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Late Season Tornado Rips Through Dallas

October 21, 2019 - HailWATCH

Late Season Tornado Rips Through Dallas, TX

Dallas, TX – On October 20, 2019 at around 9:00 pm, severe storms moving through north Texas spawned at least one tornado that ripped up trees, homes and businesses and reportedly threw debris 20,000 feet into the air.  Amazingly, no deaths have been reported from the twister, likely because appropriate warnings were issued and residents took cover.

To set the stage meteorologically, a large trough and associated jet stream made its way onto the West Coast to end the week and then pushed east as the base of the trough moved into west Texas on Sunday, October 20th.  This setup certainly provided the power to produce tornadoes and large hail, which both occurred on the night of the 20th.  The following is the Sunday morning forecast model for around the time of the tornado later that night.  Combine the jet stream configuration on the left with plenty of moisture at the surface levels on the right, and you have the ingredients for severe storms across the region, which certainly kicked into action as night fell on the Dallas-Ft. Worth Metroplex.

Image 1: 300mb Jet Stream configuration around 9:00pm, October 20, 2019

Image 2: Surface dew points around 9:00pm

As the storms began building, the initial cells produced large hail west and north of the tornado drop-zone.  Those storms did not drop any tornadoes, but produced golf ball- to baseball-sized hail. Here is the map showing the distribution of hail around the region.  The preliminary path of the tornado is shown below as well.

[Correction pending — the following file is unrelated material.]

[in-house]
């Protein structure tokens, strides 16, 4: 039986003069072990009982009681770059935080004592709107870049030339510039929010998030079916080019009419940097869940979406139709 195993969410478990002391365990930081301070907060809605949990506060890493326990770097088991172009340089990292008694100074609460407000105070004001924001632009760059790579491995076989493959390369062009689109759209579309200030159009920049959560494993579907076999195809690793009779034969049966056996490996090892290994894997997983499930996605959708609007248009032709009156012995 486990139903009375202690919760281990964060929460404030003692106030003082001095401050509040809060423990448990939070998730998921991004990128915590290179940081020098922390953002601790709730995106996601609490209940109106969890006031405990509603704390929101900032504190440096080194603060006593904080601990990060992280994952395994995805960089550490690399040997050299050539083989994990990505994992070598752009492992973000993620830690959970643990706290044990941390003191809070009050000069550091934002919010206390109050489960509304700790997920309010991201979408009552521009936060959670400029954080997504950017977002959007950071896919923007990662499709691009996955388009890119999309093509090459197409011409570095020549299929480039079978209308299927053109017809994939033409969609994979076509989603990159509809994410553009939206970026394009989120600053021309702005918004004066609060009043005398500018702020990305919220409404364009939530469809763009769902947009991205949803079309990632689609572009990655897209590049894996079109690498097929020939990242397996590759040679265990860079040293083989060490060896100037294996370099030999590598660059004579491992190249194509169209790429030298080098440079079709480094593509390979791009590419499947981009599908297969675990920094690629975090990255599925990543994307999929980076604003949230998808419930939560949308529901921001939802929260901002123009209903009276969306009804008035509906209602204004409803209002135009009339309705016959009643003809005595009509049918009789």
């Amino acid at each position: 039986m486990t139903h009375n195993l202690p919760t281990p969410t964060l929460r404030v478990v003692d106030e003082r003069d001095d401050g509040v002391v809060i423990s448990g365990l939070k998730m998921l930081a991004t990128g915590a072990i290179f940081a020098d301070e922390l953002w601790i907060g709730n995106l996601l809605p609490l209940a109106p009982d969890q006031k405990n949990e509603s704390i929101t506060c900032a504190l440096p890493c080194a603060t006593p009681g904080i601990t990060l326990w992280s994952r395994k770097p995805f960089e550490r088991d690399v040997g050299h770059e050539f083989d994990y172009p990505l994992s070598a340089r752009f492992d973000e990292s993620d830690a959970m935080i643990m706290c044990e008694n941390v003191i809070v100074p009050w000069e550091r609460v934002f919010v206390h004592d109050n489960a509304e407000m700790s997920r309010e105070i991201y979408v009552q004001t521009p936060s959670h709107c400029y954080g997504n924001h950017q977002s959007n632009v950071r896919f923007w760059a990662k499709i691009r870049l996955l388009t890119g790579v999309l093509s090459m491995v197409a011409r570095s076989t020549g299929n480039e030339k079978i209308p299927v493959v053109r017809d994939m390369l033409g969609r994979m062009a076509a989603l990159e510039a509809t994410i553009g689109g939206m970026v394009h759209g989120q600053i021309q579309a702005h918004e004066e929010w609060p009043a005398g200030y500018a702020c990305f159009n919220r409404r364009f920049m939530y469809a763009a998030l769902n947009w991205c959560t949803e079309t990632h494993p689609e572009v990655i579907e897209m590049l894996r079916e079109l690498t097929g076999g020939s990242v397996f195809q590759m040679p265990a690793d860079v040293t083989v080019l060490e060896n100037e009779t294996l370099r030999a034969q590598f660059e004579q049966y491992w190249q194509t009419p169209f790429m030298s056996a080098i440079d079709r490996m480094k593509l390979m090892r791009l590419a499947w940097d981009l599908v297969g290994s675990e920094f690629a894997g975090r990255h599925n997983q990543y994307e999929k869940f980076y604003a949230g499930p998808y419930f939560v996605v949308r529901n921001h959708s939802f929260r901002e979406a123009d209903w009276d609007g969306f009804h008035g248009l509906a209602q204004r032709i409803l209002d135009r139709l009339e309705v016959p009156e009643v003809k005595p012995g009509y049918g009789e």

Image 3: Local storm reports after the event.

Image 4: The preliminary tornado path on October 20, 2019


Although there were plenty of storms around the area, one cell focused the energy and dropped the tornado.  You can see from a screen grab of the reflectivity on the left below, the hook echo formed just north of University Park, where the worst damage was reported.  The image to the right shows the Base Velocity at the same time. This shows air moving TO and FROM the radar, so when you have green right next to red, specifically when the green is surrounded by red, the air is rotating in that spot, strongly.

Image 5: Doppler radar image taken just after 9:00pm showing hook echo.

Image 6: Base Velocity snapshot from Doppler Radar just after 9:00pm.


October is not what most people consider as the prime time of year for tornadoes, but believe it or not, this is a secondary storm season as the jet stream makes its way back south with winter setting in.  The typical storm season is in the spring for Dallas, which is when the jet stream is retreating back north as summer begins to make itself known. Then, we see the heat of the summer from June-August as the jet stream is well to the north dropping hail and tornadoes in the Dakotas and Canada.  So, as it retreats back south, we can get a secondary storm season around October – which is certainly proving to be true in 2019!

The tornado moved from the southwest to the northeast ahead of a strong cold front.  The extent of the damage from this tornado is still in the process of being investigated, but the fact that no lives were lost is a testament to the NWS and getting the warnings out into the public.  More than 112,000 customers were without power Monday morning and many flights were delayed or cancelled due to the close proximity of Love Field and DFW airport. In the end, this could have been much worse and everyone is thankful for the limited injuries and zero deaths.

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